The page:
The Theology of Louis-Marie Chauvet Overcoming Onto-Theology with the Sacramental Tradition
The Theology of Louis-Marie Chauvet provides a much needed accessible introduction to the philosophical and theological foundations of Chauvet's sacramental theology. Particular attention is given to his appropriation of Heidegger and use of the Social Sciences to elucidate the nature of the symbolic exchange that lies at the heart of the sacramental tradition. This book highlights the prophetic, deconstructive and even iconoclastic message for contemporary society and the church implicit in the Eucharistic liturgy. Common conceptions of God's presence and sacrifice are critically analyzed and the connection between sacramental worship and ethics is emphasized.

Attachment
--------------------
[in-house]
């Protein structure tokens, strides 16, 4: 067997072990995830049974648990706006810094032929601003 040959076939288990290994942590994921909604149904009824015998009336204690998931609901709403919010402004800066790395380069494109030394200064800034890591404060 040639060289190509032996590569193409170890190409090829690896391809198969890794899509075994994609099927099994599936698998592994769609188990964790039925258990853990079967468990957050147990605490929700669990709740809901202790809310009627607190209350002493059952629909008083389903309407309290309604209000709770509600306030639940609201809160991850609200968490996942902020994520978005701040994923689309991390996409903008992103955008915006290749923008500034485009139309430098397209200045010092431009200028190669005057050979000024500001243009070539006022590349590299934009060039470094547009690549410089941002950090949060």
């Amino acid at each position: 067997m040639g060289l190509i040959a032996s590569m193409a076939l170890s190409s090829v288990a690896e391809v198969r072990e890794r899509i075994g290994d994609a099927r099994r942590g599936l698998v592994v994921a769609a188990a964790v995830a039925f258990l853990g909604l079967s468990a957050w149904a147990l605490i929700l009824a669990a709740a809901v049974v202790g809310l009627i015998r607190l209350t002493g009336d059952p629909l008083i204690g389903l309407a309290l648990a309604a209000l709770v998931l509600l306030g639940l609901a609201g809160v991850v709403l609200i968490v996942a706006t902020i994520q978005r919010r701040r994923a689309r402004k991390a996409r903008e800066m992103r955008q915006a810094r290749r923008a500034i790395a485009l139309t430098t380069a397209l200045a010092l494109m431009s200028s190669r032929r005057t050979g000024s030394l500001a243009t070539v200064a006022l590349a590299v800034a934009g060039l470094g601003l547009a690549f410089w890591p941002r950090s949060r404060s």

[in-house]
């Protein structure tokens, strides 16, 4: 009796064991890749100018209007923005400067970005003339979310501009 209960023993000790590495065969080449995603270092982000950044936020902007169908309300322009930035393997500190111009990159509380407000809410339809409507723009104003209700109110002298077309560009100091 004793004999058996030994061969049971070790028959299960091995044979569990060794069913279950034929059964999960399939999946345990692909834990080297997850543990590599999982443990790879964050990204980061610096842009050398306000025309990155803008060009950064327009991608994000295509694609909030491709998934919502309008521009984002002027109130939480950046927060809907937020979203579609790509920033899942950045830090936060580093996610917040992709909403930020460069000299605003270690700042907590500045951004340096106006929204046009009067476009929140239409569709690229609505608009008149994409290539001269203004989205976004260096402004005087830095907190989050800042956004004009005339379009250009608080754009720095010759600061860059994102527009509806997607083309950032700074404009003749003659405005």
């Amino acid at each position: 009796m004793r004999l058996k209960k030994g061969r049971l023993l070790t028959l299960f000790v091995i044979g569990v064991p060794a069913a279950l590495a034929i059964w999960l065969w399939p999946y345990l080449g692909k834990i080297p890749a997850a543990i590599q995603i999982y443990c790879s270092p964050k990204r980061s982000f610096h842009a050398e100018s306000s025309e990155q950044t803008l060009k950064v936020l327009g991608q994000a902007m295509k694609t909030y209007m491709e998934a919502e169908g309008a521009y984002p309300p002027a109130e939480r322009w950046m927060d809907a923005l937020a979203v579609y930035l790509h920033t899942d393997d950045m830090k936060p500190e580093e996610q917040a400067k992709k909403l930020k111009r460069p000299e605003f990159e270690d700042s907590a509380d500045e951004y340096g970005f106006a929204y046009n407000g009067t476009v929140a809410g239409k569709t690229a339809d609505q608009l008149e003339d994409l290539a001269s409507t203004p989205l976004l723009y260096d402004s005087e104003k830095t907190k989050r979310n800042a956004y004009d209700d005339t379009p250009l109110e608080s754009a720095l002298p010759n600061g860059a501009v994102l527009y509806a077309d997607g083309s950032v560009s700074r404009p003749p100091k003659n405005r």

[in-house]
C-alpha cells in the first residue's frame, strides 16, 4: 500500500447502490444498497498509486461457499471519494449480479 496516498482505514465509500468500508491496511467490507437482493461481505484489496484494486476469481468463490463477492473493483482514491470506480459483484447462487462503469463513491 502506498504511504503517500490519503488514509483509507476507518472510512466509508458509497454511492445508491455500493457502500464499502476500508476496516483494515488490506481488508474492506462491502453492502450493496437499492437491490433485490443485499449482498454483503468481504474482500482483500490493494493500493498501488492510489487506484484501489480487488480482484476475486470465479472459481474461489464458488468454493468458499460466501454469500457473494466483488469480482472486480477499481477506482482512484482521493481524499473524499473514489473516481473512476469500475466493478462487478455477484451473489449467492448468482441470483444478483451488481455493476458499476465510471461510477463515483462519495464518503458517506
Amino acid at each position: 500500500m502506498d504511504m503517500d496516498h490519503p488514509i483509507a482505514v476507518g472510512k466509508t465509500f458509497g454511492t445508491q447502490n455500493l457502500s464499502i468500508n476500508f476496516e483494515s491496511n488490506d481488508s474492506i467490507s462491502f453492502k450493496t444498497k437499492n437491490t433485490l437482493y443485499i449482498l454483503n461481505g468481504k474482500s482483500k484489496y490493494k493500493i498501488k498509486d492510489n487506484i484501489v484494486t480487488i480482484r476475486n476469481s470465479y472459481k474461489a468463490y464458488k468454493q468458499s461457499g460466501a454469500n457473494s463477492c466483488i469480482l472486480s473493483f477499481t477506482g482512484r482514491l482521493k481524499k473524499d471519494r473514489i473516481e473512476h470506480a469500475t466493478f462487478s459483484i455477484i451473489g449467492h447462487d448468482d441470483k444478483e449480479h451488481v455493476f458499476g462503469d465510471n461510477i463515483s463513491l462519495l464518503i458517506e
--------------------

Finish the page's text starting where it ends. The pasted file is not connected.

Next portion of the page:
'This engaging book proves easily that we are still a long way from exhausting the extraordinary riches of the liturgical and sacramental vision of Louis-Marie Chauvet. There is found here invaluable background and discussion of Chauvet's philosophical and anthropological foundations, which the reader will find most helpful when exploring Chauvet's own ideas at greater depth. Above all, it is encouraging to be reminded of Chauvet's treatment of symbol (absolutely not opposed to real) and of symbolic exchange, of the corporeality of sacrament, and of the crucial link between ethics and liturgy, during an era when these risk being lost in the fog of incense and rubricist ritualism. I recommend this book highly.' Andrew Cameron-Mowat, Heythrop College, University of London, UK 'With great skill and insight Ambrose manages to guide the reader through the often difficult thought of perhaps the most significant sacramental theologian of our time - Louis-Marie Chauvet. This study is immensely valuable not only for its treatmentof Chauvet but also for helping us to understand major influences on his thought such as Martin Heidegger and Jacques Lacan.' John Baldovin, Boston College, USA 'Ambrose provides a helpful guide to Chauvet’s work in two ways: the first is his placement of Chauvet’s work in its philosophical context; the second is what Ambrose admits is a sympathetic interpretation of Chauvet’s project... This is an important and recommended volume.' Religious Studies Review